Nature and Extent of the Student Challenge

My inquiry is concerned with reading; particularly with my students abilities to comprehend independently. So far I have considered the possible reasons that are preventing my students from fully comprehending new texts. I am now stepping back and reflecting on the extent of this challenge.

Last year I inquired into reading and found that some of my students struggled simply to summarise a text and consider what they had learnt from reading. I tackled this by increasing their mileage and reducing the amount of time they spent on comprehension activities. As a result, their reading progress was accelerated and they were more able to discuss texts.

However, when we removed the scaffolding of group discussion, these students did not perform so well. While I had taught them to discuss texts, to share their opinions and to summarise what they had read, I didn't teach them how to monitor their own reading. As such, in the PAT tests, many of them skimmed the texts and missed some plot points/ inferences.

I can see that my past methods were effective in many ways; their PAT scores did increase (although not as much as their reading age). Yet, I was clearly neglecting to teach my students to monitor their own understanding of a text, to question their own understanding and re-read.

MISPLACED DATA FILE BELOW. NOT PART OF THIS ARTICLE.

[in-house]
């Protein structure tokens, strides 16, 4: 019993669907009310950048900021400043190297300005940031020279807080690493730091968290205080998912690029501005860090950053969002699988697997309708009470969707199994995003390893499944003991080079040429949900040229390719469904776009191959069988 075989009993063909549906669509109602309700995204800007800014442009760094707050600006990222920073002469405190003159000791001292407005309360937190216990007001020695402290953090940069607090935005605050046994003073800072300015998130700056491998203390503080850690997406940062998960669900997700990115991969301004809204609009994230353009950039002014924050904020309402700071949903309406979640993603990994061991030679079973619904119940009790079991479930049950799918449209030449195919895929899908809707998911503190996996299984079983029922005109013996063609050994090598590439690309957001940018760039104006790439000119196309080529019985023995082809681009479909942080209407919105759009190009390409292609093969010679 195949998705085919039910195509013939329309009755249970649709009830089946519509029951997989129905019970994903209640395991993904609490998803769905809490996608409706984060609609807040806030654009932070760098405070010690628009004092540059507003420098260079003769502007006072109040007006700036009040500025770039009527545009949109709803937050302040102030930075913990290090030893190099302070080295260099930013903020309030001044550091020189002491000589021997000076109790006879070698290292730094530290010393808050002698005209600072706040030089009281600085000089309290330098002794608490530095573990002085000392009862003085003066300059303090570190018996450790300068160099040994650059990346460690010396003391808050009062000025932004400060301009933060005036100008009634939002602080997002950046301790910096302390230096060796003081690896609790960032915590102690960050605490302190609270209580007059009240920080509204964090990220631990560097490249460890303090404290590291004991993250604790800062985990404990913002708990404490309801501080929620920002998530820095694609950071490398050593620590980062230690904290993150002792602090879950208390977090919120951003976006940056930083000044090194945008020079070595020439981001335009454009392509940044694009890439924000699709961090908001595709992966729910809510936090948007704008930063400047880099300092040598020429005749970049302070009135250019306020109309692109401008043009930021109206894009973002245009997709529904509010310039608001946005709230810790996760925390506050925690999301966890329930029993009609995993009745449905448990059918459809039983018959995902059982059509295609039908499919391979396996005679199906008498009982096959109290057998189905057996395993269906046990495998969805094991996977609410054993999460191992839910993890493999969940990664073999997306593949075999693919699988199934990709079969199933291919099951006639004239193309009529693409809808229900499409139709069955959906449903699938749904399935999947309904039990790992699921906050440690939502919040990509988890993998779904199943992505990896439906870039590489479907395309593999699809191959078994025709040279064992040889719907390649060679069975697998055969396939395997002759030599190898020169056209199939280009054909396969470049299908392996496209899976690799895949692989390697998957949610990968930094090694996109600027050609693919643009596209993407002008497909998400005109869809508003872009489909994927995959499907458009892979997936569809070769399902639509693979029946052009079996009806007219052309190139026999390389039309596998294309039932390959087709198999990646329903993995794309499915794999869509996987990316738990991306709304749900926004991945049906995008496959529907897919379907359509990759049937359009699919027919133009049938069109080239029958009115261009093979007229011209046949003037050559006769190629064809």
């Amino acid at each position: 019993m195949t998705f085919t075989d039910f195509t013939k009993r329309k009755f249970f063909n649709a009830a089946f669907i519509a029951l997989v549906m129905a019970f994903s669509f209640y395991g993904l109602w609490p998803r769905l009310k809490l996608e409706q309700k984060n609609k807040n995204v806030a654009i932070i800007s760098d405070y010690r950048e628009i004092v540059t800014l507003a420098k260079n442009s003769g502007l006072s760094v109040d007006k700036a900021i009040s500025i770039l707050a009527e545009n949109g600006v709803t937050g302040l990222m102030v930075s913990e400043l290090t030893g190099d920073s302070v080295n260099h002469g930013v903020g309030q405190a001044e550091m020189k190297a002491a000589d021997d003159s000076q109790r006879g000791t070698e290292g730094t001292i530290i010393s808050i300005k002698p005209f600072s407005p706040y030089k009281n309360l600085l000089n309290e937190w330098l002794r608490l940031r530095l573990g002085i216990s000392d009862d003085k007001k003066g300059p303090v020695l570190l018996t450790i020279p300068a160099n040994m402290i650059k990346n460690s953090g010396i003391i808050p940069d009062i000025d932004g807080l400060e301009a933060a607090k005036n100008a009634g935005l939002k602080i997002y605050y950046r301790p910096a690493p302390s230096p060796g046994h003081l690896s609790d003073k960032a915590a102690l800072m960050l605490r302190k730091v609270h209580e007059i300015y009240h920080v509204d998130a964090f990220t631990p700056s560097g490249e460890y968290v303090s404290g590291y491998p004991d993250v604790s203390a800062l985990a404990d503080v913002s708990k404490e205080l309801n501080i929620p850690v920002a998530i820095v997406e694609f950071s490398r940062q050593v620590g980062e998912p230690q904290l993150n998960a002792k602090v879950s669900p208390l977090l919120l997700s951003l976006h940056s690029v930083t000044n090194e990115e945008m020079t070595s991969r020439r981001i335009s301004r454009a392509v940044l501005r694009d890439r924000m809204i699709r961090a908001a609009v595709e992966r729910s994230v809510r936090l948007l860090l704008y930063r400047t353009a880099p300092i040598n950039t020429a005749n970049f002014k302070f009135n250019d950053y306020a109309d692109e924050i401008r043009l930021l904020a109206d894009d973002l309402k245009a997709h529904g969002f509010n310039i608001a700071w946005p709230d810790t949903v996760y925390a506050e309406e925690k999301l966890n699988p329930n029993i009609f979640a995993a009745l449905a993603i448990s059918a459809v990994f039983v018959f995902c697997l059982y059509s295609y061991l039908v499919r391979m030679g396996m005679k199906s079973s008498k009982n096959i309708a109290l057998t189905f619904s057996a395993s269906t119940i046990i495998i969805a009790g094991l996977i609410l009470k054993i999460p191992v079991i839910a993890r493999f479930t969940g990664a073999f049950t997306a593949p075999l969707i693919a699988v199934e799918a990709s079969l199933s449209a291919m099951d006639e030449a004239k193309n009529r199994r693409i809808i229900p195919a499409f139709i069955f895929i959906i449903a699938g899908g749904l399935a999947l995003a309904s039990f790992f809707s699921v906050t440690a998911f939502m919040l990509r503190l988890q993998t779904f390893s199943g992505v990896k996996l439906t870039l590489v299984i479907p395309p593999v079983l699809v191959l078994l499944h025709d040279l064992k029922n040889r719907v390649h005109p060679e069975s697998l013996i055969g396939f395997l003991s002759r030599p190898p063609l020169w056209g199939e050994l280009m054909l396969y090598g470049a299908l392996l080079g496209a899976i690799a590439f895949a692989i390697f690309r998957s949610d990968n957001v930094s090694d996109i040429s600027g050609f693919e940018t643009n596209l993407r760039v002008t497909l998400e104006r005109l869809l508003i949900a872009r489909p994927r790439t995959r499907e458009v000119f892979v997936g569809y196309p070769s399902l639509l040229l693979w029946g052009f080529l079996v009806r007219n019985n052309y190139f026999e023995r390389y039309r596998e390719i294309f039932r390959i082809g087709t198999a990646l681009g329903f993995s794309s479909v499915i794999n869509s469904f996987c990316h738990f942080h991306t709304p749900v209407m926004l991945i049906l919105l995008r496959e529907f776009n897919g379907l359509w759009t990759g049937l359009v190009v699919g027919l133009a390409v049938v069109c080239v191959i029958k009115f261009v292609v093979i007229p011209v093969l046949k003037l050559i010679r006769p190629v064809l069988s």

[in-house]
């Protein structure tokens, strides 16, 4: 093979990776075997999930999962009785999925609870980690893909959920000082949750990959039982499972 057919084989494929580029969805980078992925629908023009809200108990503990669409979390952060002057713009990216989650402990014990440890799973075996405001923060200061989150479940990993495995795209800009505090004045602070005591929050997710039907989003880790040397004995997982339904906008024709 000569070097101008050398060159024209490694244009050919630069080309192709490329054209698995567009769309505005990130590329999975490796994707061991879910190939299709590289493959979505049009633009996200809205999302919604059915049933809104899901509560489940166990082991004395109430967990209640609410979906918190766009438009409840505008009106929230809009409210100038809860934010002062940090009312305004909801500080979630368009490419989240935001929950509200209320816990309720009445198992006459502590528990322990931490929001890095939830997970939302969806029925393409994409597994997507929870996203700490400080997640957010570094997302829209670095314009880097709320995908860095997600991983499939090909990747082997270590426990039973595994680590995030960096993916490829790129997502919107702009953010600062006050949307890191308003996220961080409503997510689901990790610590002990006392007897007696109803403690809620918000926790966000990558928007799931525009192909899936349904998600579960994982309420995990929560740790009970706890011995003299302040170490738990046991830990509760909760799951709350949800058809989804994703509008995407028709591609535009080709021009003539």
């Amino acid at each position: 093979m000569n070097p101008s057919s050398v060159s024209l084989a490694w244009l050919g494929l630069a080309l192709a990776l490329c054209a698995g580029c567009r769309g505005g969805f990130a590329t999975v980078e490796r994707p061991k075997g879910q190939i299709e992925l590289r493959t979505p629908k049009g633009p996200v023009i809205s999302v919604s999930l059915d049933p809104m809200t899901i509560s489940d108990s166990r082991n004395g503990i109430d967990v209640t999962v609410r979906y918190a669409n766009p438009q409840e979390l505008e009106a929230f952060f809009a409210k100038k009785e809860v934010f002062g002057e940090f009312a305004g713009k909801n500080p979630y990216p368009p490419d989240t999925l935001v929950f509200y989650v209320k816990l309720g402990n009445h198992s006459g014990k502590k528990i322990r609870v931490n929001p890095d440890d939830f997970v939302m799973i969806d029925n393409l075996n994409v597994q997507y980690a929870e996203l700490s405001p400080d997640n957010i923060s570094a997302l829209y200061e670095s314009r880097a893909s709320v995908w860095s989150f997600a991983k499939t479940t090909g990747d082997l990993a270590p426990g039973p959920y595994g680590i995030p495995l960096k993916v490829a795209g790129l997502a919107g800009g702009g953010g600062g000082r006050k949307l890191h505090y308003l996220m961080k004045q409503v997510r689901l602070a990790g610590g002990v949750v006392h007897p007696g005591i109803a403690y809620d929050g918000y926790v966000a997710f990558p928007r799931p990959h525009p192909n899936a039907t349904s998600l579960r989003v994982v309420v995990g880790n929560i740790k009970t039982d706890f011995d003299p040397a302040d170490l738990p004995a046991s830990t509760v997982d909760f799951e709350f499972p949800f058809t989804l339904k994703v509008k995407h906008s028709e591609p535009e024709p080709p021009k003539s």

This was when I had a brainwave:

A couple of years ago after receiving PD in reciprocal reading my PAT scores aligned more closely with my students reading age. Since then RT has become part of my teacher tool belt, but I mostly use it as a short intervention to teach the students how to discuss texts, chunk and summarise. I don't tend to focus as much on questioning or clarifying.

This might not be the answer: my students are making more accelerated progress now than then, but it is something to consider.


Popular posts from this blog

Unpacking Our Reading Journey

Ka Kite Ano!

Inquiry 2018